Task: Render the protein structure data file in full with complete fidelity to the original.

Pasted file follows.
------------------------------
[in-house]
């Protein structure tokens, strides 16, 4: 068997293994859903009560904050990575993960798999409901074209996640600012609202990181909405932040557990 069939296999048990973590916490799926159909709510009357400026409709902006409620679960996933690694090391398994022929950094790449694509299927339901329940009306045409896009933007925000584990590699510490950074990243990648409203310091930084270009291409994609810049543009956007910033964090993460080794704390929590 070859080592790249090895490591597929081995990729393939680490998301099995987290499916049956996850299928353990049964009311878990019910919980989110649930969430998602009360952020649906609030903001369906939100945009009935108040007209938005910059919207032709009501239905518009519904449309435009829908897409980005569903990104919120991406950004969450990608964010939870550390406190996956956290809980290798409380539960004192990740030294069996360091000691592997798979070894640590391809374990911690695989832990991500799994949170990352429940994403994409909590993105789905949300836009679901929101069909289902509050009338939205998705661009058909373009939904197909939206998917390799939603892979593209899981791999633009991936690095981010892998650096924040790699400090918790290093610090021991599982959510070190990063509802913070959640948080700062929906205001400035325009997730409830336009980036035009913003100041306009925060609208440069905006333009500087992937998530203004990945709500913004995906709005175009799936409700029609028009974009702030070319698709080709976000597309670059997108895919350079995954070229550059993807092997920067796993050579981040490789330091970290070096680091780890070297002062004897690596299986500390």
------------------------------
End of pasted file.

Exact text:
[in-house]
């Protein structure tokens, strides 16, 4: 068997293994859903009560904050990575993960798999409901074209996640600012609202990181909405932040557990 069939296999048990973590916490799926159909709510009357400026409709902006409620679960996933690694090391398994022929950094790449694509299927339901329940009306045409896009933007925000584990590699510490950074990243990648409203310091930084270009291409994609810049543009956007910033964090993460080794704390929590 070859080592790249090895490591597929081995990729393939680490998301099995987290499916049956996850299928353990049964009311878990019910919980989110649930969430998602009360952020649906609030903001369906939100945009009935108040007209938005910059919207032709009501239905518009519904449309435009829908897409980005569903990104919120991406950004969450990608964010939870550390406190996956956290809980290798409380539960004192990740030294069996360091000691592997798979070894640590391809374990911690695989832990991500799994949170990352429940994403994409909590993105789905949300836009679901929101069909289902509050009338939205998705661009058909373009939904197909939206998917390799939603892979593209899981791999633009991936690095981010892998650096924040790699400090918790290093610090021991599982959510070190990063509802913070959640948080700062929906205001400035325009997730409830336009980036035009913003100041306009925060609208440069905006333009500087992937998530203004990945709500913004995906709005175009799936409700029609028009974009702030070319698709080709976000597309670059997108895919350079995954070229550059993807092997920067796993050579981040490789330091970290070096680091780890070297002062004897690596299986500390």